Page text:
'Arming our kids with talent': Shovels break ground on $11M arena honouring NHL great

·4 min read

BIG RIVER FIRST NATION — Deegan Wapass is one of the hockey players following in the skate tracks of role model and Big River First Nation member Jim Neilson.

Construction started Wednesday on the Jim Neilson Sports Complex, named in honour of the beloved National Hockey League defenceman. It's likely to become a touchstone for Wapass and other young hockey players.

When it's finished, Wapass will be able to train on artificial ice that will be available for most of the year, in an arena capable of accomadating about 1,000 people. The 16-year-old is trying out for AAA hockey, but practising so far has been difficult in a community rink that's closed for much of the year.

"There were only six teams at the time, but (Neilson) got in (the NHL)," Wapass said. "He's a pretty good role model."

Local leaders put shovels to the ground on Wednesday and reflected on Neilson's legacy while his son, David, sat in the audience with his family.

Many attendees at the ceremony wore number 15 New York Rangers shirts in honour of the hockey player, who spent 12 of his 16 NHL seasons with the team. Neilson died at 78 last November.

Big River First Nation CEO Derek Klein said preparations for building a complex have been underway for about 10 years. The idea for the arena came from a similar facility in Warman.

The school is federally funded and getting closer to completion for a planned 500 students. The arena is expected to cost about $11 million and the high school about $28 million, he said.

Klein expects physical education at the school to include about an hour of skating each day at the rink, from September to June. He also plans for the arena to host more hockey training for youth. The rink will be open 10 to 12 months out of the year, he said.

The facility should be completed by April 2022, to be ready for the school year that fall, he said.

Michelle Bill, an economic development officer with the band, was part of the team that pushed the project forward. She said it will be a positive change for the First Nation, which has a significant youth population. Seeing it come full circle felt surreal for her.

"To invest in our kids in this way, it's huge for us," she said.

"Here's something for (our youth) to look forward to now," Chief Jack Rayne said. "We talk about suicides and nothing to do for our youth. This is something for them to do, something huge."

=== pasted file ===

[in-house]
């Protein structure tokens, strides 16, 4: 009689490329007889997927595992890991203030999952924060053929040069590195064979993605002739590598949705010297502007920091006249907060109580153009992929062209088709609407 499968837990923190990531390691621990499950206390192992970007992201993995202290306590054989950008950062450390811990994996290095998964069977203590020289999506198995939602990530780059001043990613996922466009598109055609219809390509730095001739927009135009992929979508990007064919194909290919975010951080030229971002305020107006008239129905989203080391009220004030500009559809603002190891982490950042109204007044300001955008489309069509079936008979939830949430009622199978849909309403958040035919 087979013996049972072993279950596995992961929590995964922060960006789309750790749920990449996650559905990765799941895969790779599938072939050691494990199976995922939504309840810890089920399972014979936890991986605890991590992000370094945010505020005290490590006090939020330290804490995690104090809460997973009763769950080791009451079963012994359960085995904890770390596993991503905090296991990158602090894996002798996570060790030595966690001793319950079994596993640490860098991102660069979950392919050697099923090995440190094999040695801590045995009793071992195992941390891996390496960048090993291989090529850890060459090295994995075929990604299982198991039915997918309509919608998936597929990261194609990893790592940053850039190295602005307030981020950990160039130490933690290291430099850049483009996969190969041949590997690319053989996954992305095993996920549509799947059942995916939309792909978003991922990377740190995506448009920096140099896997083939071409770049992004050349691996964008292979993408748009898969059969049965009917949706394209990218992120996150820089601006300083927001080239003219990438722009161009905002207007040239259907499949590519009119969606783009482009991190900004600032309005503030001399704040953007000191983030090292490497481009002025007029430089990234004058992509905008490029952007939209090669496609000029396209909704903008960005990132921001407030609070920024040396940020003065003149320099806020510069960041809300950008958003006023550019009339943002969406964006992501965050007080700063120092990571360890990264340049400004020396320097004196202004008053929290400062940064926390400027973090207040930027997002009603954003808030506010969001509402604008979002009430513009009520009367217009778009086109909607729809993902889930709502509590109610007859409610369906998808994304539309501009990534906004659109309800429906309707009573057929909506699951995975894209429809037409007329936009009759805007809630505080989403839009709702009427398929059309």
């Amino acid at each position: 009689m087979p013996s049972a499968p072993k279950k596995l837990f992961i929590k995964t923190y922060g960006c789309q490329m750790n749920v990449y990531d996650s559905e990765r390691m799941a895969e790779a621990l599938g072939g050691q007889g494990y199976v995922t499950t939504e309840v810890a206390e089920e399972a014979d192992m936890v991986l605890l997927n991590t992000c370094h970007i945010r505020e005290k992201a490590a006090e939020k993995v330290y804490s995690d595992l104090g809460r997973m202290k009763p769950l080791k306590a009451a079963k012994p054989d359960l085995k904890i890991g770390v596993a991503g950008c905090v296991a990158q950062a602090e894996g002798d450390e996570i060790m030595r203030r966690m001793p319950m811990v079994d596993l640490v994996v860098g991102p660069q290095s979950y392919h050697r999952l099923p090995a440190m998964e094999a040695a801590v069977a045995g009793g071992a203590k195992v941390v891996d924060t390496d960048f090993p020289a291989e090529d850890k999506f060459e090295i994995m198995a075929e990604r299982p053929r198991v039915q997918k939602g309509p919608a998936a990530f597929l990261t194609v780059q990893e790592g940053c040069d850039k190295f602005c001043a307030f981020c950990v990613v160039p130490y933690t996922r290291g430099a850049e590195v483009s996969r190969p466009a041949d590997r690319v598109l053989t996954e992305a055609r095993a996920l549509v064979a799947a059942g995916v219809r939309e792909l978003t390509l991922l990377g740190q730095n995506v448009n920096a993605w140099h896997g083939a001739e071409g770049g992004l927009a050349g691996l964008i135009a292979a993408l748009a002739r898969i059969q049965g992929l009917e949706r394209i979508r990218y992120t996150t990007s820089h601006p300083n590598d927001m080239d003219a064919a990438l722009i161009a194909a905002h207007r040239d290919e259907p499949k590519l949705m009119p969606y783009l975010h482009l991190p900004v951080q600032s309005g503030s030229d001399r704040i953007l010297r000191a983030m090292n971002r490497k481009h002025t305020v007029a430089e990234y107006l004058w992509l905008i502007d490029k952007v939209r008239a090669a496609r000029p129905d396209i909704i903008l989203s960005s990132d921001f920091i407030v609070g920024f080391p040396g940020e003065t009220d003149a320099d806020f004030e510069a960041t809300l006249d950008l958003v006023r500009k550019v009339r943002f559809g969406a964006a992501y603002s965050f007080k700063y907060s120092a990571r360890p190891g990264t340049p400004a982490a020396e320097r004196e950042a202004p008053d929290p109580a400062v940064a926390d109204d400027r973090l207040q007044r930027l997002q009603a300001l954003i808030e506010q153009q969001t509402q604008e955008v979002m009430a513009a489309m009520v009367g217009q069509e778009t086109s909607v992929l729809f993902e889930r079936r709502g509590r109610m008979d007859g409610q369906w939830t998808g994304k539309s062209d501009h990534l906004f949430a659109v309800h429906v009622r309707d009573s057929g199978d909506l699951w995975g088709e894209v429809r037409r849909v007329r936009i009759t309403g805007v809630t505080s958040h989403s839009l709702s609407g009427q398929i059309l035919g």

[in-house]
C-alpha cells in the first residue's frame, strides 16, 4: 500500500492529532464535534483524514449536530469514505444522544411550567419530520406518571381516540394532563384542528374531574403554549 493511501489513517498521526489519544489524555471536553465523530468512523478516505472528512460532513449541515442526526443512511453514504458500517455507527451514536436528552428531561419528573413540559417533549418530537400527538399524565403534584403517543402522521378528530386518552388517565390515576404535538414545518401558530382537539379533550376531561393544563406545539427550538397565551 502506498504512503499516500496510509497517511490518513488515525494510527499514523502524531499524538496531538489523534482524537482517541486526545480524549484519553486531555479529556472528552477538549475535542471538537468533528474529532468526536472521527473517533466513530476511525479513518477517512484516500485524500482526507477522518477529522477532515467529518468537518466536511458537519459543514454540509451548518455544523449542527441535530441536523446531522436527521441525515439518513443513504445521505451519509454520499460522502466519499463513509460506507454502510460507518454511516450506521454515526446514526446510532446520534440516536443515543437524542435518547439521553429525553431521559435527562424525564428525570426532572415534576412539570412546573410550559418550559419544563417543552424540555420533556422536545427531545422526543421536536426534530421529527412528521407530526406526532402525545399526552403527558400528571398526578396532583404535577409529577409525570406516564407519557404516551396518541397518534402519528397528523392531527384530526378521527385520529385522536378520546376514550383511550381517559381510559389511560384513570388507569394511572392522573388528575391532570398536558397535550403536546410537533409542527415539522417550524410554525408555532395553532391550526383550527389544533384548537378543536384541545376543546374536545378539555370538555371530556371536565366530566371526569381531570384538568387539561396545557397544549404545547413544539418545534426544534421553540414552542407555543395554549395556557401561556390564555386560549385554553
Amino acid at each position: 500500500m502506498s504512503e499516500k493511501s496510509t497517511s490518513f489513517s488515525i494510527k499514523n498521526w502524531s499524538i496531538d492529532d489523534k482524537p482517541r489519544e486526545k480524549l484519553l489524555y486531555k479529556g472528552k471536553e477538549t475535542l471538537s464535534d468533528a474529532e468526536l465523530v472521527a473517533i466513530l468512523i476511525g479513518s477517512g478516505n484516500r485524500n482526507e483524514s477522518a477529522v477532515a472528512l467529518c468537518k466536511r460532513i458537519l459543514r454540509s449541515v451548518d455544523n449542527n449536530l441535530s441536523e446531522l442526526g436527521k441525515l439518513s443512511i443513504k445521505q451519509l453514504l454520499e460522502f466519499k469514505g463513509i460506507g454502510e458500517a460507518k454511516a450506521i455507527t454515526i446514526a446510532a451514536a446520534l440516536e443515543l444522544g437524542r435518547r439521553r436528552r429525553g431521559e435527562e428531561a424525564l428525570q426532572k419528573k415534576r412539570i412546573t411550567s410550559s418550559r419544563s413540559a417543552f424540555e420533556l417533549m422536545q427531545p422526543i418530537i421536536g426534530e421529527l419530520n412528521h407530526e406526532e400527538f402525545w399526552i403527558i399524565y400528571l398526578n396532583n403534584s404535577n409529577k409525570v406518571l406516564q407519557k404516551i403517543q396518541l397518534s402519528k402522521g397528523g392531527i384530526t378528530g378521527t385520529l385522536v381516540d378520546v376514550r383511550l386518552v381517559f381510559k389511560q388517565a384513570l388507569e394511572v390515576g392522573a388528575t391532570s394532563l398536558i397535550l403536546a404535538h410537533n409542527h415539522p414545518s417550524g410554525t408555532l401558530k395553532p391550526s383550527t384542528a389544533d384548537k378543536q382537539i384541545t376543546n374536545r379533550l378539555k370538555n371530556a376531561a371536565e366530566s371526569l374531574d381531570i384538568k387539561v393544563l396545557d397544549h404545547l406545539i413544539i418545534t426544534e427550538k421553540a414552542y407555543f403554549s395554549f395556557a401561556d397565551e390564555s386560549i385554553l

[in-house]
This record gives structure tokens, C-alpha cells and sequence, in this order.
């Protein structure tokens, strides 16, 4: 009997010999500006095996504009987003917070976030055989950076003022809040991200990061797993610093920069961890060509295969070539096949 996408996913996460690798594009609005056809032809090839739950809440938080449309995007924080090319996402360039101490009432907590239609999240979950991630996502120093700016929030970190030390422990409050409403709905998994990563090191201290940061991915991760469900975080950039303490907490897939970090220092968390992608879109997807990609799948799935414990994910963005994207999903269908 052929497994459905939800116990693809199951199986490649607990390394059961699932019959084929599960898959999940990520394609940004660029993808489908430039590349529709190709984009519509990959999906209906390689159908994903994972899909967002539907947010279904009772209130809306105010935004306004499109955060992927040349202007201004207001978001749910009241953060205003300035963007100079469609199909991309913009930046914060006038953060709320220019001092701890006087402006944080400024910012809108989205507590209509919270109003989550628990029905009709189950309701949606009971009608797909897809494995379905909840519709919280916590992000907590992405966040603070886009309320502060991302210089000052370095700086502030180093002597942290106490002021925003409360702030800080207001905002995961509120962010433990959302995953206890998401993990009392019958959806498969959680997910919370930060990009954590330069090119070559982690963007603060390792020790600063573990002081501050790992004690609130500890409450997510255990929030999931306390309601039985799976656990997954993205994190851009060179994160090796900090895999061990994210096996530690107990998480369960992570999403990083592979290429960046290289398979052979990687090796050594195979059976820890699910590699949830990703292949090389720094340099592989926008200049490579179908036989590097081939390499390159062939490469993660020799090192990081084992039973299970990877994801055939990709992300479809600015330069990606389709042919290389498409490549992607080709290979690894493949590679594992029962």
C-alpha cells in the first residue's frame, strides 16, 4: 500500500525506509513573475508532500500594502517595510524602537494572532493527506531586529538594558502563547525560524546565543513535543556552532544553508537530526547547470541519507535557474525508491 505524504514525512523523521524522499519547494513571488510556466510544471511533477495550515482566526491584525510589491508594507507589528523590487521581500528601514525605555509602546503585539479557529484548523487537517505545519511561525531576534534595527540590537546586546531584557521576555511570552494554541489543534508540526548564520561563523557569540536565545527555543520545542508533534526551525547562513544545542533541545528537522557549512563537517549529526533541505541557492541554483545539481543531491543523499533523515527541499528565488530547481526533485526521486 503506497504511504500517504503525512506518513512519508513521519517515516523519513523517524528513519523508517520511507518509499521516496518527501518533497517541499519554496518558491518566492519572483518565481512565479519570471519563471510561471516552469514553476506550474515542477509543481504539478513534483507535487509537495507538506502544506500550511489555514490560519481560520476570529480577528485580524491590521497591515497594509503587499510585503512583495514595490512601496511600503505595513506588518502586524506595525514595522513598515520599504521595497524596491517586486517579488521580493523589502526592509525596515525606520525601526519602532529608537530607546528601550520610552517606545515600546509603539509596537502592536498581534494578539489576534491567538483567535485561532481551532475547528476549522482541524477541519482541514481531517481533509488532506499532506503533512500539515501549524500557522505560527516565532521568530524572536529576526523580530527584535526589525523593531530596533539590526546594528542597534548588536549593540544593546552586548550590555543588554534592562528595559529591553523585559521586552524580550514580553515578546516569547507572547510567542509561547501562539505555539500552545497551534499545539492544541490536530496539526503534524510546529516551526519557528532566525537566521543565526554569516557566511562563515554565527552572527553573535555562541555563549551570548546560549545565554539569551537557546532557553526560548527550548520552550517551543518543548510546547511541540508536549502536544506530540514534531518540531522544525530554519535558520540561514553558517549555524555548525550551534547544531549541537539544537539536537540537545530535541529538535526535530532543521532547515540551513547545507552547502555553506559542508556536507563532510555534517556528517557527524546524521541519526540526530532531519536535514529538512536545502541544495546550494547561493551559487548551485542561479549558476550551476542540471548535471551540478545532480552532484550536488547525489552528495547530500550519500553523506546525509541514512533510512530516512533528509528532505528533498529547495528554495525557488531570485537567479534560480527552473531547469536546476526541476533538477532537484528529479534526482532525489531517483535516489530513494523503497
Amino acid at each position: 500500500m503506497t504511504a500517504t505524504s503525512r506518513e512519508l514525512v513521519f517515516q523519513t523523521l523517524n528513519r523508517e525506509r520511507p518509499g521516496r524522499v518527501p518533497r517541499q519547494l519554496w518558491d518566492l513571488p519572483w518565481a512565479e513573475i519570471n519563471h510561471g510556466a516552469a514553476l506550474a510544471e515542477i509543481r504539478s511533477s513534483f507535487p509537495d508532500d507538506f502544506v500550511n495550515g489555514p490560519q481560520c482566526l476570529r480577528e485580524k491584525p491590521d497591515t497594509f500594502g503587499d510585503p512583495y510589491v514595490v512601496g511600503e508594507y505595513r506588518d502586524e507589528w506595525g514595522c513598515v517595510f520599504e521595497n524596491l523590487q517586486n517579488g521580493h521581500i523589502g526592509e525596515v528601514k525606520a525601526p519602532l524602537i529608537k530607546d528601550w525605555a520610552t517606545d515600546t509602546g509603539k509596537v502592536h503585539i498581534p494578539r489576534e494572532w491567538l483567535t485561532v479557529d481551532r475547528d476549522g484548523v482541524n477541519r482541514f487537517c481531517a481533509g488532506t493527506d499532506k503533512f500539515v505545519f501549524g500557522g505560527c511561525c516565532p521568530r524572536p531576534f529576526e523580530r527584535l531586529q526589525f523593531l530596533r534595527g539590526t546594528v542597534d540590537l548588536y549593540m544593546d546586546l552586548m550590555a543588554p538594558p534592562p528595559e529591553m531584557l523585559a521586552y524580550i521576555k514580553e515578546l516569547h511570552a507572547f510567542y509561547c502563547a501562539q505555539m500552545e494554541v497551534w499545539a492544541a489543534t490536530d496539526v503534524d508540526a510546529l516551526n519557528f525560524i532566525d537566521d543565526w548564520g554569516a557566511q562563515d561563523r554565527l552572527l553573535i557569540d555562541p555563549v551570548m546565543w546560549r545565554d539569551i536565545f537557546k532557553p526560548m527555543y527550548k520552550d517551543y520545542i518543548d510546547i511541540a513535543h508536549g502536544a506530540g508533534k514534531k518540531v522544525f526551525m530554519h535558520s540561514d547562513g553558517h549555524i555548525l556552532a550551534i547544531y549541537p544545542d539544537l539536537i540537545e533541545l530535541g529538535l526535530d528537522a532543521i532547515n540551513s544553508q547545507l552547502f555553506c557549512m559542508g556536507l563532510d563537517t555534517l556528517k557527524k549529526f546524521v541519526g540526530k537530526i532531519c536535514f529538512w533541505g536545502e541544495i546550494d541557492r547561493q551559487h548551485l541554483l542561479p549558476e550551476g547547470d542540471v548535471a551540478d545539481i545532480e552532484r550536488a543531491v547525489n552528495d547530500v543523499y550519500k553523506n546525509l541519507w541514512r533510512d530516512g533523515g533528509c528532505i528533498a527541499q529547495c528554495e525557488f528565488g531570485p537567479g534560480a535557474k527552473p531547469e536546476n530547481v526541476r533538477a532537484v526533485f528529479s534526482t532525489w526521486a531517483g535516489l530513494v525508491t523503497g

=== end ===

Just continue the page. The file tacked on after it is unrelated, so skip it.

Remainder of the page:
Rayne, who is Neilson's great grandson, said it's the perfect way to represent the hockey player's legacy. He wishes he had something like the arena when he grew up playing pond hockey, he added.

"We're arming our kids with all this talent. We're going to be pumping out a lot of future NHL players from our community. I don't have the words for that," he said.

David, Neilson's son, said his father was a quiet, humble man who would have needed some time to process the honour.

The four-time all-star and Norris Trophy candidate was the son of a Cree mother and Danish father, who entered St. Patrick’s Orphanage in Prince Albert at age five and discovered his gift for hockey in the years he spent there.

His characteristic nose, rearranged by years of competition on the ice, was the trademark of a tough, unflappable defenceman. He debuted on the ice in the 1962-63 NHL season and stayed until 1978-79, when he joined the WHA's Edmonton Oilers alongside a young Wayne Gretzky.

In 2019, Neilson's three kids launched an effort to have him recognized in the Hockey Hall of Fame. It's a story worth telling: one man, raised in an orphanage, who skated his way to New York City and later inspired generations of young hockey players to skate in an arena bearing his name.

"Sometimes the opportunities aren't always there. Now there's some opportunity: to be really busy in sports and athletics," David said. "If anything, dad didn't understand how big his reach was."

Nick Pearce, Local Journalism Initiative Reporter, The StarPhoenix

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